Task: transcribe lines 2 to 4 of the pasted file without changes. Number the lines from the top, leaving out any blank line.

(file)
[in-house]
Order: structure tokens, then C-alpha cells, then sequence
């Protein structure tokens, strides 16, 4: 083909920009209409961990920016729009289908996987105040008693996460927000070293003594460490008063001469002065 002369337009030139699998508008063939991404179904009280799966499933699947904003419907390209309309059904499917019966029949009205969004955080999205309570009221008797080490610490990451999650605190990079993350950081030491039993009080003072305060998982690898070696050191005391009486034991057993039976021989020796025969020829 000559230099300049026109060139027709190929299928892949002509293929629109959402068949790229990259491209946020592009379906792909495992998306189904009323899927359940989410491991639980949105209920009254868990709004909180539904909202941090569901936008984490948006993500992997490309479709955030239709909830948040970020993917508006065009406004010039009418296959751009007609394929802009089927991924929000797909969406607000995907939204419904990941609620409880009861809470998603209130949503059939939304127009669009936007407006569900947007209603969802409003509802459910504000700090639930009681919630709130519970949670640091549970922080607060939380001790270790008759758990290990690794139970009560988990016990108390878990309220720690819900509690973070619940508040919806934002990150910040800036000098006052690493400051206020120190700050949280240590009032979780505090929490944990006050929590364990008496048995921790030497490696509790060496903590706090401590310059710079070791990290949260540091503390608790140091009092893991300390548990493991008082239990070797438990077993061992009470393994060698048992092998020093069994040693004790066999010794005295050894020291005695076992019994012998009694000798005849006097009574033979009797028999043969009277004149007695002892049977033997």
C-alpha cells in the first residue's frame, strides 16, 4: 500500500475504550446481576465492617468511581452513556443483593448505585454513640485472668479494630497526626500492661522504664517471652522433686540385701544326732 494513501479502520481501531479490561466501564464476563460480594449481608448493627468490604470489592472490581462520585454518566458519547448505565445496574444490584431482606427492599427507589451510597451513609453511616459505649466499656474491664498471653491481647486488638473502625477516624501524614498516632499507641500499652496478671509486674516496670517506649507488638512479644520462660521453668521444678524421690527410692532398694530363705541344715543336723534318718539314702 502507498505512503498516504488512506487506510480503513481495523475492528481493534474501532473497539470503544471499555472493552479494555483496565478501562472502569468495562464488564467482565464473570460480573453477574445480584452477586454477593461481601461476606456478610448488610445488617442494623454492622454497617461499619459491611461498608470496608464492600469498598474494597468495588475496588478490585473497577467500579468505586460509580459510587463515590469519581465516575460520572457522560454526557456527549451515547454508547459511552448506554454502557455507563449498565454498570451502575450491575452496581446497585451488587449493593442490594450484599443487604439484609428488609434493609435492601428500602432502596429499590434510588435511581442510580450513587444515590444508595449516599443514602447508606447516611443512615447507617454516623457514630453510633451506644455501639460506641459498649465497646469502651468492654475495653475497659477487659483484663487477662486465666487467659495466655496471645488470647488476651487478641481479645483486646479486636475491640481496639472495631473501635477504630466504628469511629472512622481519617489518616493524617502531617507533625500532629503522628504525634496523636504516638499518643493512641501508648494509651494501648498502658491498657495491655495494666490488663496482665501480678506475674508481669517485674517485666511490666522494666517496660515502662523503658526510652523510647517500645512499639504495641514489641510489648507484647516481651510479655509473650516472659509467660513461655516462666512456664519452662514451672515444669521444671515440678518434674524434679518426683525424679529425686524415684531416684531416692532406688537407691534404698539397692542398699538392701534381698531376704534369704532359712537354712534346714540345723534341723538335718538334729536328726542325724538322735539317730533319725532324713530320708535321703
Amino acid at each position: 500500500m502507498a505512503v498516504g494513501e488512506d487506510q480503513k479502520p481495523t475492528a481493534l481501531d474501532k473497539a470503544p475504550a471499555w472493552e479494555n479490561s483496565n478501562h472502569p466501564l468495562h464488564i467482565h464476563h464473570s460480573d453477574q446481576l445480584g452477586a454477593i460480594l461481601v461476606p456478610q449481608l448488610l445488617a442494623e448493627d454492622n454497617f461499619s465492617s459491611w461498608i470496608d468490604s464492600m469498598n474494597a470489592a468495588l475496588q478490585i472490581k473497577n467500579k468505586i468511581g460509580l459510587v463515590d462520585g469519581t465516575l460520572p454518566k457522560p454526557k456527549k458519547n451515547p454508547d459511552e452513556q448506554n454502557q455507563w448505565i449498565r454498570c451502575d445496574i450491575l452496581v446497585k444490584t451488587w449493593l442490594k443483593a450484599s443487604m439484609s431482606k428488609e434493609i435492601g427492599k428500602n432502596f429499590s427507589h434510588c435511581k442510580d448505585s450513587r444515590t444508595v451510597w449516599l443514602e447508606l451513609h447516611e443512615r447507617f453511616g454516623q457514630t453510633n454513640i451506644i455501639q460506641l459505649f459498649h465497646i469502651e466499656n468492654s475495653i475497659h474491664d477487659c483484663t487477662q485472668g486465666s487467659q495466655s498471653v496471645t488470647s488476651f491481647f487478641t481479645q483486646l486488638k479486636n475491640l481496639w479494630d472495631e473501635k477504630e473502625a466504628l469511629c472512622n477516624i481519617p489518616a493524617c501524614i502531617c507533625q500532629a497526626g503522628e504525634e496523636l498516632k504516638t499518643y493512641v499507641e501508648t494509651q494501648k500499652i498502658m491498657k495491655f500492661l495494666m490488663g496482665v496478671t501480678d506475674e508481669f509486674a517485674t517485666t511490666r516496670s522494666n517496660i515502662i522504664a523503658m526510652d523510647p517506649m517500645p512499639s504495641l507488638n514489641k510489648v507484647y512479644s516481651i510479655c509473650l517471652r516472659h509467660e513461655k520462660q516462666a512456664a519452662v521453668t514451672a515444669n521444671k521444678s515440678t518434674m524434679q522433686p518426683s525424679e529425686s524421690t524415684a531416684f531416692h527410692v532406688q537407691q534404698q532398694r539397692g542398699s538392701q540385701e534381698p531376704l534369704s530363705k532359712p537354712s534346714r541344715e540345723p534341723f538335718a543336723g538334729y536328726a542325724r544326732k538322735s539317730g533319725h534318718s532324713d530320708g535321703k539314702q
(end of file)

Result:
Order: structure tokens, then C-alpha cells, then sequence
């Protein structure tokens, strides 16, 4: 083909920009209409961990920016729009289908996987105040008693996460927000070293003594460490008063001469002065 002369337009030139699998508008063939991404179904009280799966499933699947904003419907390209309309059904499917019966029949009205969004955080999205309570009221008797080490610490990451999650605190990079993350950081030491039993009080003072305060998982690898070696050191005391009486034991057993039976021989020796025969020829 000559230099300049026109060139027709190929299928892949002509293929629109959402068949790229990259491209946020592009379906792909495992998306189904009323899927359940989410491991639980949105209920009254868990709004909180539904909202941090569901936008984490948006993500992997490309479709955030239709909830948040970020993917508006065009406004010039009418296959751009007609394929802009089927991924929000797909969406607000995907939204419904990941609620409880009861809470998603209130949503059939939304127009669009936007407006569900947007209603969802409003509802459910504000700090639930009681919630709130519970949670640091549970922080607060939380001790270790008759758990290990690794139970009560988990016990108390878990309220720690819900509690973070619940508040919806934002990150910040800036000098006052690493400051206020120190700050949280240590009032979780505090929490944990006050929590364990008496048995921790030497490696509790060496903590706090401590310059710079070791990290949260540091503390608790140091009092893991300390548990493991008082239990070797438990077993061992009470393994060698048992092998020093069994040693004790066999010794005295050894020291005695076992019994012998009694000798005849006097009574033979009797028999043969009277004149007695002892049977033997």
C-alpha cells in the first residue's frame, strides 16, 4: 500500500475504550446481576465492617468511581452513556443483593448505585454513640485472668479494630497526626500492661522504664517471652522433686540385701544326732 494513501479502520481501531479490561466501564464476563460480594449481608448493627468490604470489592472490581462520585454518566458519547448505565445496574444490584431482606427492599427507589451510597451513609453511616459505649466499656474491664498471653491481647486488638473502625477516624501524614498516632499507641500499652496478671509486674516496670517506649507488638512479644520462660521453668521444678524421690527410692532398694530363705541344715543336723534318718539314702 502507498505512503498516504488512506487506510480503513481495523475492528481493534474501532473497539470503544471499555472493552479494555483496565478501562472502569468495562464488564467482565464473570460480573453477574445480584452477586454477593461481601461476606456478610448488610445488617442494623454492622454497617461499619459491611461498608470496608464492600469498598474494597468495588475496588478490585473497577467500579468505586460509580459510587463515590469519581465516575460520572457522560454526557456527549451515547454508547459511552448506554454502557455507563449498565454498570451502575450491575452496581446497585451488587449493593442490594450484599443487604439484609428488609434493609435492601428500602432502596429499590434510588435511581442510580450513587444515590444508595449516599443514602447508606447516611443512615447507617454516623457514630453510633451506644455501639460506641459498649465497646469502651468492654475495653475497659477487659483484663487477662486465666487467659495466655496471645488470647488476651487478641481479645483486646479486636475491640481496639472495631473501635477504630466504628469511629472512622481519617489518616493524617502531617507533625500532629503522628504525634496523636504516638499518643493512641501508648494509651494501648498502658491498657495491655495494666490488663496482665501480678506475674508481669517485674517485666511490666522494666517496660515502662523503658526510652523510647517500645512499639504495641514489641510489648507484647516481651510479655509473650516472659509467660513461655516462666512456664519452662514451672515444669521444671515440678518434674524434679518426683525424679529425686524415684531416684531416692532406688537407691534404698539397692542398699538392701534381698531376704534369704532359712537354712534346714540345723534341723538335718538334729536328726542325724538322735539317730533319725532324713530320708535321703